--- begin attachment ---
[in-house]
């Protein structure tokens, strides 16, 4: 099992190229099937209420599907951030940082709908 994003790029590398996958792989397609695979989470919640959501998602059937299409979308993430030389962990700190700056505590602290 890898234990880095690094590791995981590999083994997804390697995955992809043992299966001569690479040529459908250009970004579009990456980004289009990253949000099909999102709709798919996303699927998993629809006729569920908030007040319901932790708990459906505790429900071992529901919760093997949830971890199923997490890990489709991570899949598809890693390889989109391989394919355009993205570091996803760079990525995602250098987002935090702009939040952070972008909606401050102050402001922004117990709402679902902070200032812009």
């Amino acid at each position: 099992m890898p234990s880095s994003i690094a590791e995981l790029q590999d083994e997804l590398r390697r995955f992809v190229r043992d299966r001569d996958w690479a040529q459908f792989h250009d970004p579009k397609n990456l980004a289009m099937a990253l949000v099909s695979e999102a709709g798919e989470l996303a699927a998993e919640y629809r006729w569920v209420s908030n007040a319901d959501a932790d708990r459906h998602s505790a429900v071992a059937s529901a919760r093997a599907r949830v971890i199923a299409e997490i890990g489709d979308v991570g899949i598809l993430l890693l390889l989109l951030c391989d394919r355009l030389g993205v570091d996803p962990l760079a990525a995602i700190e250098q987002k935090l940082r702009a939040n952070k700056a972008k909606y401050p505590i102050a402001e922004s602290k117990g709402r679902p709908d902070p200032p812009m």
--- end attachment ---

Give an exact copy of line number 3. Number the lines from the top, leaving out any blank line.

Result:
């Amino acid at each position: 099992m890898p234990s880095s994003i690094a590791e995981l790029q590999d083994e997804l590398r390697r995955f992809v190229r043992d299966r001569d996958w690479a040529q459908f792989h250009d970004p579009k397609n990456l980004a289009m099937a990253l949000v099909s695979e999102a709709g798919e989470l996303a699927a998993e919640y629809r006729w569920v209420s908030n007040a319901d959501a932790d708990r459906h998602s505790a429900v071992a059937s529901a919760r093997a599907r949830v971890i199923a299409e997490i890990g489709d979308v991570g899949i598809l993430l890693l390889l989109l951030c391989d394919r355009l030389g993205v570091d996803p962990l760079a990525a995602i700190e250098q987002k935090l940082r702009a939040n952070k700056a972008k909606y401050p505590i102050a402001e922004s602290k117990g709402r679902p709908d902070p200032p812009m």